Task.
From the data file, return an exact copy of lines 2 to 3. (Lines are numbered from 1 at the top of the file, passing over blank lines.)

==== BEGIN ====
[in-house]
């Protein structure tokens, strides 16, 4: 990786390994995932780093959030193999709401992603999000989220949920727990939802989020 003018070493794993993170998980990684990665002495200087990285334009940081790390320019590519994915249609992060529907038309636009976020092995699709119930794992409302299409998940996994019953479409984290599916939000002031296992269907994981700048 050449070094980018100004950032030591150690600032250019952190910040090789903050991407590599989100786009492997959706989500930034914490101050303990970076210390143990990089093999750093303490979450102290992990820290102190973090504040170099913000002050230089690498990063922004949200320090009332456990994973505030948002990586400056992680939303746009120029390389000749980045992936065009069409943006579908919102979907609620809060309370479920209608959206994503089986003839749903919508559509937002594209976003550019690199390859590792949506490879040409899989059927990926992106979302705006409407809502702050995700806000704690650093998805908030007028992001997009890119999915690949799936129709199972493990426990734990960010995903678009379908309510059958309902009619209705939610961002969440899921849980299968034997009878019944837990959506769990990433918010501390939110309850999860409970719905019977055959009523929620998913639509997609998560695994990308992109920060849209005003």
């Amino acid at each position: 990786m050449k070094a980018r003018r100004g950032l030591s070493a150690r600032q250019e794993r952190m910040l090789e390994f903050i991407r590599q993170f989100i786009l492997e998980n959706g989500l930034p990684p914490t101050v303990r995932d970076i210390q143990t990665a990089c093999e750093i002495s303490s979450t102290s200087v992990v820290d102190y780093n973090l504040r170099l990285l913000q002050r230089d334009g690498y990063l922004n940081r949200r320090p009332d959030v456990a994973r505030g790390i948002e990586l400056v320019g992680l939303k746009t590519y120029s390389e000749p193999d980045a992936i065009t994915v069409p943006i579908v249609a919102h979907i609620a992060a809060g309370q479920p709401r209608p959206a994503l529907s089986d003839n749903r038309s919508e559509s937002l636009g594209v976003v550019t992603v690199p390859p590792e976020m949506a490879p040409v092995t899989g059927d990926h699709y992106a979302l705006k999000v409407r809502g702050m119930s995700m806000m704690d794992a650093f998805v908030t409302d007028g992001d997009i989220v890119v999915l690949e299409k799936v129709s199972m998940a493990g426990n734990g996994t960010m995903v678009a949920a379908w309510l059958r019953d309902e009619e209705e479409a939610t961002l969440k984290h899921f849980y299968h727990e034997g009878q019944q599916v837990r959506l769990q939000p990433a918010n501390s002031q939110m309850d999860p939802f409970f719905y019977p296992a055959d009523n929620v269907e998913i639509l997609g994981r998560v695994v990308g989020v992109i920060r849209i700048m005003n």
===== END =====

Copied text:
């Protein structure tokens, strides 16, 4: 990786390994995932780093959030193999709401992603999000989220949920727990939802989020 003018070493794993993170998980990684990665002495200087990285334009940081790390320019590519994915249609992060529907038309636009976020092995699709119930794992409302299409998940996994019953479409984290599916939000002031296992269907994981700048 050449070094980018100004950032030591150690600032250019952190910040090789903050991407590599989100786009492997959706989500930034914490101050303990970076210390143990990089093999750093303490979450102290992990820290102190973090504040170099913000002050230089690498990063922004949200320090009332456990994973505030948002990586400056992680939303746009120029390389000749980045992936065009069409943006579908919102979907609620809060309370479920209608959206994503089986003839749903919508559509937002594209976003550019690199390859590792949506490879040409899989059927990926992106979302705006409407809502702050995700806000704690650093998805908030007028992001997009890119999915690949799936129709199972493990426990734990960010995903678009379908309510059958309902009619209705939610961002969440899921849980299968034997009878019944837990959506769990990433918010501390939110309850999860409970719905019977055959009523929620998913639509997609998560695994990308992109920060849209005003």
């Amino acid at each position: 990786m050449k070094a980018r003018r100004g950032l030591s070493a150690r600032q250019e794993r952190m910040l090789e390994f903050i991407r590599q993170f989100i786009l492997e998980n959706g989500l930034p990684p914490t101050v303990r995932d970076i210390q143990t990665a990089c093999e750093i002495s303490s979450t102290s200087v992990v820290d102190y780093n973090l504040r170099l990285l913000q002050r230089d334009g690498y990063l922004n940081r949200r320090p009332d959030v456990a994973r505030g790390i948002e990586l400056v320019g992680l939303k746009t590519y120029s390389e000749p193999d980045a992936i065009t994915v069409p943006i579908v249609a919102h979907i609620a992060a809060g309370q479920p709401r209608p959206a994503l529907s089986d003839n749903r038309s919508e559509s937002l636009g594209v976003v550019t992603v690199p390859p590792e976020m949506a490879p040409v092995t899989g059927d990926h699709y992106a979302l705006k999000v409407r809502g702050m119930s995700m806000m704690d794992a650093f998805v908030t409302d007028g992001d997009i989220v890119v999915l690949e299409k799936v129709s199972m998940a493990g426990n734990g996994t960010m995903v678009a949920a379908w309510l059958r019953d309902e009619e209705e479409a939610t961002l969440k984290h899921f849980y299968h727990e034997g009878q019944q599916v837990r959506l769990q939000p990433a918010n501390s002031q939110m309850d999860p939802f409970f719905y019977p296992a055959d009523n929620v269907e998913i639509l997609g994981r998560v695994v990308g989020v992109i920060r849209i700048m005003n």